Dawn and Albert Schick knew they owned a special house. The 7,500-square-foot, Victorian-style house, located in Richmond’s Fan District at 1853 West Grace Street, had been built in 1910, and it still had all of its original moldings, chandeliers and hardwood floors. It was a grand property with particularly striking woodwork, and the Schicks had successfully converted the property into a popular bed-and-breakfast called the Grace Manor Inn. So when they put it on the market, they expected it to sell fairly quickly, even with a high price tag.
It didn’t. And at least a partial explanation lies in the history of the street itself.
For much of the late 1800s and early 1900s, West Grace Street had been one of the city’s premier residential streets. As city residents moved to the suburbs in the 1960s and 1970s, though, the street’s reputation declined, and many of its grand houses were converted to apartments. In recent years, as interest in city living resurged, the trend reversed, with new homeowners converting several apartment buildings on West Grace Street back to single-family residences.
Recognizing the street’s renaissance wasn’t universal, though. Several real estate agents the Schicks interviewed seemed unable to recognize the street’s resurgent value, Albert Schick said.
After an extensive search, the Schicks found an agent they liked, and they asked him to list the house.
“We enjoyed working with that agent very much,” Schick said. “He was extremely professional and thorough. Unfortunately, after 12 months, the house had not sold, and we needed to make a change.”
So they hired a new listing agent. The Schicks weren’t satisfied with the new agent’s marketing efforts, though. Even worse, the house still lingered on the market. That’s when they approached Chris Small, a real estate broker with Small & Associates Real Estate. Small toured the property and offered a clear-eyed assessment of why it had lingered on the market.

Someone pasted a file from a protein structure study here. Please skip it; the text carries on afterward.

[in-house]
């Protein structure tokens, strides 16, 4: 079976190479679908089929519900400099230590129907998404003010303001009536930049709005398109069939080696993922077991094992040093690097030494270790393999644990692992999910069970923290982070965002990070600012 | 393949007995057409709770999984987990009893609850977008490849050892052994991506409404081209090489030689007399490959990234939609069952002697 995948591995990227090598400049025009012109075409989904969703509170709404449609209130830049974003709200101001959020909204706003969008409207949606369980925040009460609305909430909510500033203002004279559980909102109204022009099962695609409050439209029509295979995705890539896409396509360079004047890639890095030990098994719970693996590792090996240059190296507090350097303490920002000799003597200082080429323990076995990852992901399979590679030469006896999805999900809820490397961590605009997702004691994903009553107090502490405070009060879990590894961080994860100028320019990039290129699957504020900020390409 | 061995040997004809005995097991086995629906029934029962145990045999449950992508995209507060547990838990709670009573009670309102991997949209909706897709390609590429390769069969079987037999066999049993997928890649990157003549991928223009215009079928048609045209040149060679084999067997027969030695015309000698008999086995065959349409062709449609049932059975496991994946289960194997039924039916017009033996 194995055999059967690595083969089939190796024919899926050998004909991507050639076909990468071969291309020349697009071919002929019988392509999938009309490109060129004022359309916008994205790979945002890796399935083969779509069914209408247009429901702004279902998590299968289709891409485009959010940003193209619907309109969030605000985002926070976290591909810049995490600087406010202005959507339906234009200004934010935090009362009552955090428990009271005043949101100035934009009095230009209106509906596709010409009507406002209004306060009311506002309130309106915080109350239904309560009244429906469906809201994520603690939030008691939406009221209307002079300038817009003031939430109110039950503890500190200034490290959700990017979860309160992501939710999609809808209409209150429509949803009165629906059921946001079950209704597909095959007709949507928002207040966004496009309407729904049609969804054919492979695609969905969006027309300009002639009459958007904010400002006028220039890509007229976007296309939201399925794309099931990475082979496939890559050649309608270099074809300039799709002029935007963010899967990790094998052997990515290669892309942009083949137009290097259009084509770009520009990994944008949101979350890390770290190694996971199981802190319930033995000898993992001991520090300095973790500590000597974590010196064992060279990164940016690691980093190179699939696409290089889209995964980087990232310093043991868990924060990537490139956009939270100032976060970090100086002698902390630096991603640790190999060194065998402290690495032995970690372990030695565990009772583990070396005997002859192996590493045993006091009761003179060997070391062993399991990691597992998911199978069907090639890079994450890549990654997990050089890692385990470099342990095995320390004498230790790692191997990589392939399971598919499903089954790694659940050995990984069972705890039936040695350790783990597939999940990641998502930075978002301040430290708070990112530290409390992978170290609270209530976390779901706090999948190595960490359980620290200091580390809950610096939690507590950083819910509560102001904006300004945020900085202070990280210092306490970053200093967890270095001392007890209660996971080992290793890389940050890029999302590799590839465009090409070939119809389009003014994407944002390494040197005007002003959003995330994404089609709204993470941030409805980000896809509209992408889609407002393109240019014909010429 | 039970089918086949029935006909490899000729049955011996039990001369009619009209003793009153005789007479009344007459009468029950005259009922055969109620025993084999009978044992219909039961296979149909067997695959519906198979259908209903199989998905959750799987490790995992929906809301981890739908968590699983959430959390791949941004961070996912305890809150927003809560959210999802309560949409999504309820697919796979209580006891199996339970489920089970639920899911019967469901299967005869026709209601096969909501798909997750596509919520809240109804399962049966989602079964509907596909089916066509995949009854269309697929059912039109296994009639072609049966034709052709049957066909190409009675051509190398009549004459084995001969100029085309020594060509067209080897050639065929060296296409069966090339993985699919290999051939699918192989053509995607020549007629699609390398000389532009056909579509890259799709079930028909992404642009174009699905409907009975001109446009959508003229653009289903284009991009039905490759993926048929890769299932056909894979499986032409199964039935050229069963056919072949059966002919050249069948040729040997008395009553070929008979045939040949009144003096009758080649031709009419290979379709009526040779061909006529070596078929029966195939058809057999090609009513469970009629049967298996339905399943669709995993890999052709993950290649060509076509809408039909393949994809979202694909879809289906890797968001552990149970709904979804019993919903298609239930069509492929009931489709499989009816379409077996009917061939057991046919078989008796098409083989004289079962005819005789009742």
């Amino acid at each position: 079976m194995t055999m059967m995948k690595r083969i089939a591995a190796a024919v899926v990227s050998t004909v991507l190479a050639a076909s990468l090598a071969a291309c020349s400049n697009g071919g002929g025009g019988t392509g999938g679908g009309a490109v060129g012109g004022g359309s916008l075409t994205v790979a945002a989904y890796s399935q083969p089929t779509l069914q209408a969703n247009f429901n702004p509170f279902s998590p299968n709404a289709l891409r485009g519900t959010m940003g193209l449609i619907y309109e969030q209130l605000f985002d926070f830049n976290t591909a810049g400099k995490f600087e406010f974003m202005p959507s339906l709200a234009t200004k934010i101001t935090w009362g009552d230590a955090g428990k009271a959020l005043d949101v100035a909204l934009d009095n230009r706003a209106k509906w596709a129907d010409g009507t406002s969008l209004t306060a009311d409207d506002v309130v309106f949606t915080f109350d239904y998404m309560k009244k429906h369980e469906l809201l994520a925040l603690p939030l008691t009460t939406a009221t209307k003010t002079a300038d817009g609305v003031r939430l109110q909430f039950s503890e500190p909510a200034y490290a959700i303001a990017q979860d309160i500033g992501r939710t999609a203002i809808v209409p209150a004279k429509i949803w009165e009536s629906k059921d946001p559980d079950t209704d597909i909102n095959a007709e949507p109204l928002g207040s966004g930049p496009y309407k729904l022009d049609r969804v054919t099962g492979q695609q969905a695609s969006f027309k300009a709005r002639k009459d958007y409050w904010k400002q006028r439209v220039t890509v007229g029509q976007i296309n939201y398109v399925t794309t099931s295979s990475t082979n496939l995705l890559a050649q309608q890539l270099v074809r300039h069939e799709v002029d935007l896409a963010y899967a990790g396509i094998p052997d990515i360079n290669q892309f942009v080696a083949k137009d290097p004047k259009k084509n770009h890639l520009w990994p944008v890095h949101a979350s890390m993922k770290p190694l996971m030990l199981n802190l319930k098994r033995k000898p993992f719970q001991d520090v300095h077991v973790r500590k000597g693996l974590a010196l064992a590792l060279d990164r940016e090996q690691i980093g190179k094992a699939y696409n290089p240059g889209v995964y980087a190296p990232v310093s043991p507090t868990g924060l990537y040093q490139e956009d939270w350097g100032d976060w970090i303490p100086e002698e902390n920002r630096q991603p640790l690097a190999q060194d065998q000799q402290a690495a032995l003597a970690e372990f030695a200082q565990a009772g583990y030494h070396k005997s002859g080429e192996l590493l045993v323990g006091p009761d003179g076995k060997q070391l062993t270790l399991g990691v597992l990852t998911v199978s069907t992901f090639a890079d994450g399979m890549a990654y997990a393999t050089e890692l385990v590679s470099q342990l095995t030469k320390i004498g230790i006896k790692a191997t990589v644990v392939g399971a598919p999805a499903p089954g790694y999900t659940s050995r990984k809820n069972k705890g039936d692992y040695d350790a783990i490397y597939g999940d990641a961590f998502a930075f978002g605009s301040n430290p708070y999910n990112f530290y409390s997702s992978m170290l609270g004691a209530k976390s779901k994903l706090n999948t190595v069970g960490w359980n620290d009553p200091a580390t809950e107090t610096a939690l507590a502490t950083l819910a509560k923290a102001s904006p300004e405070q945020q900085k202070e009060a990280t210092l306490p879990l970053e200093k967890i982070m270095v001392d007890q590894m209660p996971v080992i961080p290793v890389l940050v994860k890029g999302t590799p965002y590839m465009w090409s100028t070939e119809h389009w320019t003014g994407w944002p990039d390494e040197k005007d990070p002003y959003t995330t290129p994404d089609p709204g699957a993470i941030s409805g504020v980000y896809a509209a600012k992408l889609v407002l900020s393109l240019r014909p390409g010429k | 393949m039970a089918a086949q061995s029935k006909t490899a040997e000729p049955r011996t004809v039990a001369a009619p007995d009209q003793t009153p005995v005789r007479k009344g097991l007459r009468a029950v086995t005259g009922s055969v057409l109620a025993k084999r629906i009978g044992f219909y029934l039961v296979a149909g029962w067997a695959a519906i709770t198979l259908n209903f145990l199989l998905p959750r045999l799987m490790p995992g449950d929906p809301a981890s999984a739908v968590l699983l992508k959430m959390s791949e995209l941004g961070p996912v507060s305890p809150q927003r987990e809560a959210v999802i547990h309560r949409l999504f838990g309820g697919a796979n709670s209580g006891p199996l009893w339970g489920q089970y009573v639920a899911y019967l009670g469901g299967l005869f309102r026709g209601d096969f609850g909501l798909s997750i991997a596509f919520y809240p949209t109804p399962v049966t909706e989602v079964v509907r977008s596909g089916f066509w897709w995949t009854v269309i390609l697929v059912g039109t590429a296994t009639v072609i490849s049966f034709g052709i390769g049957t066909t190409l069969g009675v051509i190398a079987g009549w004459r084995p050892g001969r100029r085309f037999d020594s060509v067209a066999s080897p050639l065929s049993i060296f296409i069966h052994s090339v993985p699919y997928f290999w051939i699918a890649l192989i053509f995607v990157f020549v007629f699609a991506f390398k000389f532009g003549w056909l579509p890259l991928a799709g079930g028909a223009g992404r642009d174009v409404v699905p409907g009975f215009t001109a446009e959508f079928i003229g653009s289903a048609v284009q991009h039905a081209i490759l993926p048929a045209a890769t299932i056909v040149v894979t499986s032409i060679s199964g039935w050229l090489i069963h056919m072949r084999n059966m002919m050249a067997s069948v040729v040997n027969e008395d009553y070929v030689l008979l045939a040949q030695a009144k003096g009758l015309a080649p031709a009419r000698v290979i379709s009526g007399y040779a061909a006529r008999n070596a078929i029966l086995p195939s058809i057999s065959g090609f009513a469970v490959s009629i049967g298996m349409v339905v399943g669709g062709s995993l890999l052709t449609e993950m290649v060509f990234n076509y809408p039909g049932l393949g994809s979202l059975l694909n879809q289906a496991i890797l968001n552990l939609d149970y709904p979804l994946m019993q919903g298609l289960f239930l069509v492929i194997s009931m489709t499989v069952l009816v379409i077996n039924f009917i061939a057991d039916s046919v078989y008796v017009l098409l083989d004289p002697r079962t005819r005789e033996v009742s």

“He was very frank with us that we needed to make it look like a home and that it needed to be staged, repainted and modernized,” Schick said. “We were not selling it as a bed-and-breakfast, and that is what it was reflecting.”
Small presented a plan that included coordinating with a local stager, as well as a timeline that accounted for each step of his plan.
“He followed through on everything he said he would do and met his deadlines,” Schick said. “He kept us on task, and he got the job done. Those changes are what let a family see it as a home that they could live in.”
The Schicks relisted the house with Small as their agent, and it sold for $1.1 million in 59 days. It was the highest price ever paid for a single-family residence on West Grace Street.
“The price would have been even higher, if the house had been one block away on Monument Avenue,” Small said.
So why did the house sell so quickly? It came down to finding the right agent.
“Chris was absolutely the reason the house for sold for more than $1 million,” Schick said. “If the person selling the house does not believe it is worth more than $1 million, then it will never sell for that amount. He absolutely believed, 100 percent, that our house was worth more than that. He was able to frame the house in such a way that other people could see that, too. We give him huge kudos for that.”